Writing great resumes is a skill, and not everyone nails their first attempt.
But that’s okay; it’s possible to learn how to optimize each section and use it to your advantage. Yes, even if you’re not a writer at heart or particularly good with words.
We’ve compiled the top resume dos and don’ts that can help you weed out problematic areas and boost the content that a hiring manager wants to see!
Resume Dos and Don’ts
Did you know that out of 250 applicants, only 4-6 make it past the resume filtration phase on average?
If you want to be one of those few that land interviews, your resume has to be as free of errors as possible.
16 Resume Dos
1. Use the Right Format
From formatting to word choice, here are some tips to keep in mind:
Not many know this, but there are types of resumes, and each serves a different purpose.
The default is a reverse-chronological resume format listing work history from most recent to oldest, which works well for ATS.
A functional resume isn’t as common, but it’s better if you’re shifting careers and your work experience is no longer relevant.
2. Include Soft and Hard Skills
Some job seekers focus too much on listing their technical or hard skills. These can help, but you still need to include some interpersonal skills.
3. Tailor Each Resume to the Job Description
You don’t need to rewrite the resume for each job application like you would with a cover letter, but some tailoring tweaks won’t hurt. In fact, it’s one of the top resume tips.
How? Well, look at the job listing and incorporate some of the skills/keywords into your resume.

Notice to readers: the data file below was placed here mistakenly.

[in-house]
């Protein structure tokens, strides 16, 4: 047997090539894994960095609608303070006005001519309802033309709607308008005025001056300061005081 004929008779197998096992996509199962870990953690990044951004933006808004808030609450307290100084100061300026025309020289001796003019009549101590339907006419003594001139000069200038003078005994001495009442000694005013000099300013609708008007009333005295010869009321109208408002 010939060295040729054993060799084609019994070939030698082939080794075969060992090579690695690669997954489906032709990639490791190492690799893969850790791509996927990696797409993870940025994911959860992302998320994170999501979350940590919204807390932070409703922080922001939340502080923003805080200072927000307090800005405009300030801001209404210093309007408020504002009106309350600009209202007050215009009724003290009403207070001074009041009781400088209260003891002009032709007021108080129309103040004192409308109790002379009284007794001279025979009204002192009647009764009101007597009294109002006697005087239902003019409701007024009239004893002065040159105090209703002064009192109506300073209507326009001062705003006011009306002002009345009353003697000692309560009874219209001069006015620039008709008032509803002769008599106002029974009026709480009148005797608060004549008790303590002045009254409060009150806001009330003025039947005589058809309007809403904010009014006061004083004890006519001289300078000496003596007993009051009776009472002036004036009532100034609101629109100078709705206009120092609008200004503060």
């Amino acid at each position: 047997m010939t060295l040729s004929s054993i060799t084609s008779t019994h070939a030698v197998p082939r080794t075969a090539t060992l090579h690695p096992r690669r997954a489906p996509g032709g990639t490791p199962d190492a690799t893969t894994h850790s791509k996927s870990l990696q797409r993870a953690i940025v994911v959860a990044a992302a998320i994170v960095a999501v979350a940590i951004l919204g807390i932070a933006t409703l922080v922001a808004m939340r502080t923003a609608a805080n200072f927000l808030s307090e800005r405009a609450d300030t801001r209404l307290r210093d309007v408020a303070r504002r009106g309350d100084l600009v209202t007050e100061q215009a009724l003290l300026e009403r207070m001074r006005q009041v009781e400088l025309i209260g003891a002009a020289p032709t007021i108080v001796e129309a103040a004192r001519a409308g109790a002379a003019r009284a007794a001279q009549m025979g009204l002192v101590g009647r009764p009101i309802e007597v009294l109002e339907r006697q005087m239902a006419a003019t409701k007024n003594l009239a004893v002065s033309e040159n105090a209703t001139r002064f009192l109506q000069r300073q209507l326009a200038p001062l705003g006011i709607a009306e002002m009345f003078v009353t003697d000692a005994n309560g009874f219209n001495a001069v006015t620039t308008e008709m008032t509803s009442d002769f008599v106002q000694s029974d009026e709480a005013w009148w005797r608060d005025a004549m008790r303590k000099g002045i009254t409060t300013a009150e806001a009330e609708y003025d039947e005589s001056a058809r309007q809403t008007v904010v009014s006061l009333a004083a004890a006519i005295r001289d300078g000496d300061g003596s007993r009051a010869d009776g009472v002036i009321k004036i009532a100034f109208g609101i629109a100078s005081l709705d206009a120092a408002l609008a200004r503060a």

4. Highlight Relevant Experience
Hiring managers want to see relevant work experience, preferably in the top half of the resume. That’s why you need to highlight things like:
- A clear job title in the header under your name
- The name of market leaders you’ve worked for before
- Title, dates, and duties for your most recent job in the field
- Measurable achievements
5. Leave Out Common Skills
Many applicants load the skills section with buzzwords like “team player,” “fast learner,” “detail-oriented,” “creative,” and “hardworking.”
Those sound positive, but they’re overused clichés that a hiring manager won’t give a second look. In fact, they can backfire and make your resume look generic.
To avoid this, ask yourself: Did the recruiter specifically ask for this skill in the job listing? Is it reasonable to assume that all applicants have this skill?
If your answer is no to the first and yes to the second, you’re better off leaving it out of the resume.
6. Back Up Claims With Evidence
What if those “clichés” are actually relevant to the role?
In this case, it helps to show the hiring manager why you believe you’re skilled.
Use tangible achievements to give examples that back up each claim. You can also mention certificates that prove you’ve received formal training for a certain skill.
7. Focus on Your Achievements
Instead of writing duties in bland statements, it helps to highlight how you stood out in each aspect.